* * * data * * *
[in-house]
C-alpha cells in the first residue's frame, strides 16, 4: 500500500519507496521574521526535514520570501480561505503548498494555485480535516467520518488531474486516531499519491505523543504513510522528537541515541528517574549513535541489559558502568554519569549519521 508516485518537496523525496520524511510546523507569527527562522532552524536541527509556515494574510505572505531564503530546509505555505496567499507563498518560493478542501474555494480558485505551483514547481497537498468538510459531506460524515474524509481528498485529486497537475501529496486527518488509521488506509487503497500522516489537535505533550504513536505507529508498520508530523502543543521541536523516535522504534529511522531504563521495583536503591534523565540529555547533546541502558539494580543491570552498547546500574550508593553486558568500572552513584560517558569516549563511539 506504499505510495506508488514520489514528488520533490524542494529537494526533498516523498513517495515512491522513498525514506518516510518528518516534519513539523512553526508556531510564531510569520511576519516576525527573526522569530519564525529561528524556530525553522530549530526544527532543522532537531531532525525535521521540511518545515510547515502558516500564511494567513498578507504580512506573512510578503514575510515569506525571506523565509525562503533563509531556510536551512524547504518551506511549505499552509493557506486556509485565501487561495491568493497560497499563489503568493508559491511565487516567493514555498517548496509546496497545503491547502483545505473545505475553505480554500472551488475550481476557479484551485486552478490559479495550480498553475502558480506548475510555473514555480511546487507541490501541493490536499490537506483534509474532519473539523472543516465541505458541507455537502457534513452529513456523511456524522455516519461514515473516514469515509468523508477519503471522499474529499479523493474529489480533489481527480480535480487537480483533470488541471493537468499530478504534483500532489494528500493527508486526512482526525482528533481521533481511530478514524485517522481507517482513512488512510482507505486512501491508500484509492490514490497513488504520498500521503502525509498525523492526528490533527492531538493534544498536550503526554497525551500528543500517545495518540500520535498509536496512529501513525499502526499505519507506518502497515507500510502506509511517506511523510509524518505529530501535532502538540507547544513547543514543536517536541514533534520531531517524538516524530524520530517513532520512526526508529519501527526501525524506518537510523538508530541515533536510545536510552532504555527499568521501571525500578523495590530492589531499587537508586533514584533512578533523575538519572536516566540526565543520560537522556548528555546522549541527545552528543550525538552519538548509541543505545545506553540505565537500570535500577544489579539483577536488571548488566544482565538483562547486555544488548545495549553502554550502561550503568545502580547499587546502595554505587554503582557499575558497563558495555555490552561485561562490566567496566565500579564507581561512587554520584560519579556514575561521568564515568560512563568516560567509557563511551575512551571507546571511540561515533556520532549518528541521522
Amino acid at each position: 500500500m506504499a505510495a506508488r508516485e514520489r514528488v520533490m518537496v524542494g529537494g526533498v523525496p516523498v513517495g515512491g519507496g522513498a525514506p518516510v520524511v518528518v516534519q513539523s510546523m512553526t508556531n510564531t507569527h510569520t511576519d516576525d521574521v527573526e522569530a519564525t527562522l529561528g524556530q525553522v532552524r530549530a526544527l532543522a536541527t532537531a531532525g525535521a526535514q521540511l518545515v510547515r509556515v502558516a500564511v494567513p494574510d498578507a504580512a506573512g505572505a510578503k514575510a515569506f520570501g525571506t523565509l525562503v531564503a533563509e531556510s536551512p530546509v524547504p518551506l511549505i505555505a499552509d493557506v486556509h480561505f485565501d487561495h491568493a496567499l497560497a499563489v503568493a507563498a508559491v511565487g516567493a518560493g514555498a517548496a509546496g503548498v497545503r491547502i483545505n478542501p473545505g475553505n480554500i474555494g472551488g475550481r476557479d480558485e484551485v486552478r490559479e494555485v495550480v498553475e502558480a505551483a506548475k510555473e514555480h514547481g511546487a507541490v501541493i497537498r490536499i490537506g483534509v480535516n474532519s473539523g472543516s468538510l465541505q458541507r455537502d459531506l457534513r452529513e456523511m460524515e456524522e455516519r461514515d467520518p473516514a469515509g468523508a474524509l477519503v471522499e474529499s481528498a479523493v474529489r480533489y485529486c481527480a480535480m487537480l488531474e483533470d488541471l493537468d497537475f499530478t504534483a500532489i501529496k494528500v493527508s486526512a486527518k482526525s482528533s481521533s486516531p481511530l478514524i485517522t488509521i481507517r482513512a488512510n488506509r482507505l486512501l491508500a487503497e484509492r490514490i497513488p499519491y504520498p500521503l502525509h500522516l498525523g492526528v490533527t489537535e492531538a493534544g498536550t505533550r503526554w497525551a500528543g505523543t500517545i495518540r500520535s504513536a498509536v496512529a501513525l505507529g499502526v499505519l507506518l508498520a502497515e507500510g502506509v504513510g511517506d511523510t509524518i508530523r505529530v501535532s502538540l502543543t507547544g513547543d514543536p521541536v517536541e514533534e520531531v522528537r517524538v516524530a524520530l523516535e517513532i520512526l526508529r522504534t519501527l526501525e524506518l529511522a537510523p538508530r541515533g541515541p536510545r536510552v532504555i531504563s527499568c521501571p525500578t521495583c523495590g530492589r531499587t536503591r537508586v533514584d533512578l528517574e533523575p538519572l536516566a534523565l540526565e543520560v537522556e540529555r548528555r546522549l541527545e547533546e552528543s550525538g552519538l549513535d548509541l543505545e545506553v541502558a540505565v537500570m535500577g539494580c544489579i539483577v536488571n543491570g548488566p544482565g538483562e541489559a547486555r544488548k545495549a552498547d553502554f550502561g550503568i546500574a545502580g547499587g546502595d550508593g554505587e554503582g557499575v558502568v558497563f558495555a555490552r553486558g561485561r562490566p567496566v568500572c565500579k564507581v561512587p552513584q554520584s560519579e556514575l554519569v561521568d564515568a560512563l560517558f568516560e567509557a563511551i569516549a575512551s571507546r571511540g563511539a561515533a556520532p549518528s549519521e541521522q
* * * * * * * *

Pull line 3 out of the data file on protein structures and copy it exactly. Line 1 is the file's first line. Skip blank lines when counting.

Amino acid at each position: 500500500m506504499a505510495a506508488r508516485e514520489r514528488v520533490m518537496v524542494g529537494g526533498v523525496p516523498v513517495g515512491g519507496g522513498a525514506p518516510v520524511v518528518v516534519q513539523s510546523m512553526t508556531n510564531t507569527h510569520t511576519d516576525d521574521v527573526e522569530a519564525t527562522l529561528g524556530q525553522v532552524r530549530a526544527l532543522a536541527t532537531a531532525g525535521a526535514q521540511l518545515v510547515r509556515v502558516a500564511v494567513p494574510d498578507a504580512a506573512g505572505a510578503k514575510a515569506f520570501g525571506t523565509l525562503v531564503a533563509e531556510s536551512p530546509v524547504p518551506l511549505i505555505a499552509d493557506v486556509h480561505f485565501d487561495h491568493a496567499l497560497a499563489v503568493a507563498a508559491v511565487g516567493a518560493g514555498a517548496a509546496g503548498v497545503r491547502i483545505n478542501p473545505g475553505n480554500i474555494g472551488g475550481r476557479d480558485e484551485v486552478r490559479e494555485v495550480v498553475e502558480a505551483a506548475k510555473e514555480h514547481g511546487a507541490v501541493i497537498r490536499i490537506g483534509v480535516n474532519s473539523g472543516s468538510l465541505q458541507r455537502d459531506l457534513r452529513e456523511m460524515e456524522e455516519r461514515d467520518p473516514a469515509g468523508a474524509l477519503v471522499e474529499s481528498a479523493v474529489r480533489y485529486c481527480a480535480m487537480l488531474e483533470d488541471l493537468d497537475f499530478t504534483a500532489i501529496k494528500v493527508s486526512a486527518k482526525s482528533s481521533s486516531p481511530l478514524i485517522t488509521i481507517r482513512a488512510n488506509r482507505l486512501l491508500a487503497e484509492r490514490i497513488p499519491y504520498p500521503l502525509h500522516l498525523g492526528v490533527t489537535e492531538a493534544g498536550t505533550r503526554w497525551a500528543g505523543t500517545i495518540r500520535s504513536a498509536v496512529a501513525l505507529g499502526v499505519l507506518l508498520a502497515e507500510g502506509v504513510g511517506d511523510t509524518i508530523r505529530v501535532s502538540l502543543t507547544g513547543d514543536p521541536v517536541e514533534e520531531v522528537r517524538v516524530a524520530l523516535e517513532i520512526l526508529r522504534t519501527l526501525e524506518l529511522a537510523p538508530r541515533g541515541p536510545r536510552v532504555i531504563s527499568c521501571p525500578t521495583c523495590g530492589r531499587t536503591r537508586v533514584d533512578l528517574e533523575p538519572l536516566a534523565l540526565e543520560v537522556e540529555r548528555r546522549l541527545e547533546e552528543s550525538g552519538l549513535d548509541l543505545e545506553v541502558a540505565v537500570m535500577g539494580c544489579i539483577v536488571n543491570g548488566p544482565g538483562e541489559a547486555r544488548k545495549a552498547d553502554f550502561g550503568i546500574a545502580g547499587g546502595d550508593g554505587e554503582g557499575v558502568v558497563f558495555a555490552r553486558g561485561r562490566p567496566v568500572c565500579k564507581v561512587p552513584q554520584s560519579e556514575l554519569v561521568d564515568a560512563l560517558f568516560e567509557a563511551i569516549a575512551s571507546r571511540g563511539a561515533a556520532p549518528s549519521e541521522q